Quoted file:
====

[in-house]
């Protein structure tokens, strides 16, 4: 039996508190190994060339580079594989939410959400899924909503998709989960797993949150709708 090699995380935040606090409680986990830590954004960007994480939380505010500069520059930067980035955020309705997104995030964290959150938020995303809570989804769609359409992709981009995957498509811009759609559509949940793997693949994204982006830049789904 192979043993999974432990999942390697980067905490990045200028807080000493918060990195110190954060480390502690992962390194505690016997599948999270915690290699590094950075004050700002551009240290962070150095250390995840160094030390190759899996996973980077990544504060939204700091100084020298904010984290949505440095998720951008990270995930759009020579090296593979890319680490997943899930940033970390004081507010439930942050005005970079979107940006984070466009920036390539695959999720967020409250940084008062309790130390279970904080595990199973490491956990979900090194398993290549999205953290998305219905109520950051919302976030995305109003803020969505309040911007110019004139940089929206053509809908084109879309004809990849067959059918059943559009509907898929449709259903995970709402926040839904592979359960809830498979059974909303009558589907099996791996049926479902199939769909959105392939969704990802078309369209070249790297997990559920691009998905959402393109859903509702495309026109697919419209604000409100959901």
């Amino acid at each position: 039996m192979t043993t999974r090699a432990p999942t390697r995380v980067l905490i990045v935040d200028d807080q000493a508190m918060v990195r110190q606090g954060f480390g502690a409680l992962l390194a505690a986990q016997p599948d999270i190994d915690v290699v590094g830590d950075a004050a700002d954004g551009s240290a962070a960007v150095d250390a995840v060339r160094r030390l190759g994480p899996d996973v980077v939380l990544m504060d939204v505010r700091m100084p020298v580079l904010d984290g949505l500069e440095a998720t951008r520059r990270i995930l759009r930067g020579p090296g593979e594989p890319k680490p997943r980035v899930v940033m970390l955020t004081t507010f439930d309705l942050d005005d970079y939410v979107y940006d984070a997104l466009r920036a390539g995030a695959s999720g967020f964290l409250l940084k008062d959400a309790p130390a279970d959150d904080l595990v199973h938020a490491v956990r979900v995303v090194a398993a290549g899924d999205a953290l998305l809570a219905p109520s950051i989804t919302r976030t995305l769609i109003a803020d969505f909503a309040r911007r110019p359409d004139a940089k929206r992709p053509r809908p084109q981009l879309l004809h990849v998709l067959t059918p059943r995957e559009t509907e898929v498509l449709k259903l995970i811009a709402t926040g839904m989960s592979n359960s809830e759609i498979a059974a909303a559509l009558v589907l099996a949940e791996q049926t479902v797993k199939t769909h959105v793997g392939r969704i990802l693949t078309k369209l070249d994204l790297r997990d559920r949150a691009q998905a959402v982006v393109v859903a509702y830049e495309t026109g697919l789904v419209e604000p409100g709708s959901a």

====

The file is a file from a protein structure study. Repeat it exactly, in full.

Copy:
[in-house]
């Protein structure tokens, strides 16, 4: 039996508190190994060339580079594989939410959400899924909503998709989960797993949150709708 090699995380935040606090409680986990830590954004960007994480939380505010500069520059930067980035955020309705997104995030964290959150938020995303809570989804769609359409992709981009995957498509811009759609559509949940793997693949994204982006830049789904 192979043993999974432990999942390697980067905490990045200028807080000493918060990195110190954060480390502690992962390194505690016997599948999270915690290699590094950075004050700002551009240290962070150095250390995840160094030390190759899996996973980077990544504060939204700091100084020298904010984290949505440095998720951008990270995930759009020579090296593979890319680490997943899930940033970390004081507010439930942050005005970079979107940006984070466009920036390539695959999720967020409250940084008062309790130390279970904080595990199973490491956990979900090194398993290549999205953290998305219905109520950051919302976030995305109003803020969505309040911007110019004139940089929206053509809908084109879309004809990849067959059918059943559009509907898929449709259903995970709402926040839904592979359960809830498979059974909303009558589907099996791996049926479902199939769909959105392939969704990802078309369209070249790297997990559920691009998905959402393109859903509702495309026109697919419209604000409100959901």
């Amino acid at each position: 039996m192979t043993t999974r090699a432990p999942t390697r995380v980067l905490i990045v935040d200028d807080q000493a508190m918060v990195r110190q606090g954060f480390g502690a409680l992962l390194a505690a986990q016997p599948d999270i190994d915690v290699v590094g830590d950075a004050a700002d954004g551009s240290a962070a960007v150095d250390a995840v060339r160094r030390l190759g994480p899996d996973v980077v939380l990544m504060d939204v505010r700091m100084p020298v580079l904010d984290g949505l500069e440095a998720t951008r520059r990270i995930l759009r930067g020579p090296g593979e594989p890319k680490p997943r980035v899930v940033m970390l955020t004081t507010f439930d309705l942050d005005d970079y939410v979107y940006d984070a997104l466009r920036a390539g995030a695959s999720g967020f964290l409250l940084k008062d959400a309790p130390a279970d959150d904080l595990v199973h938020a490491v956990r979900v995303v090194a398993a290549g899924d999205a953290l998305l809570a219905p109520s950051i989804t919302r976030t995305l769609i109003a803020d969505f909503a309040r911007r110019p359409d004139a940089k929206r992709p053509r809908p084109q981009l879309l004809h990849v998709l067959t059918p059943r995957e559009t509907e898929v498509l449709k259903l995970i811009a709402t926040g839904m989960s592979n359960s809830e759609i498979a059974a909303a559509l009558v589907l099996a949940e791996q049926t479902v797993k199939t769909h959105v793997g392939r969704i990802l693949t078309k369209l070249d994204l790297r997990d559920r949150a691009q998905a959402v982006v393109v859903a509702y830049e495309t026109g697919l789904v419209e604000p409100g709708s959901a």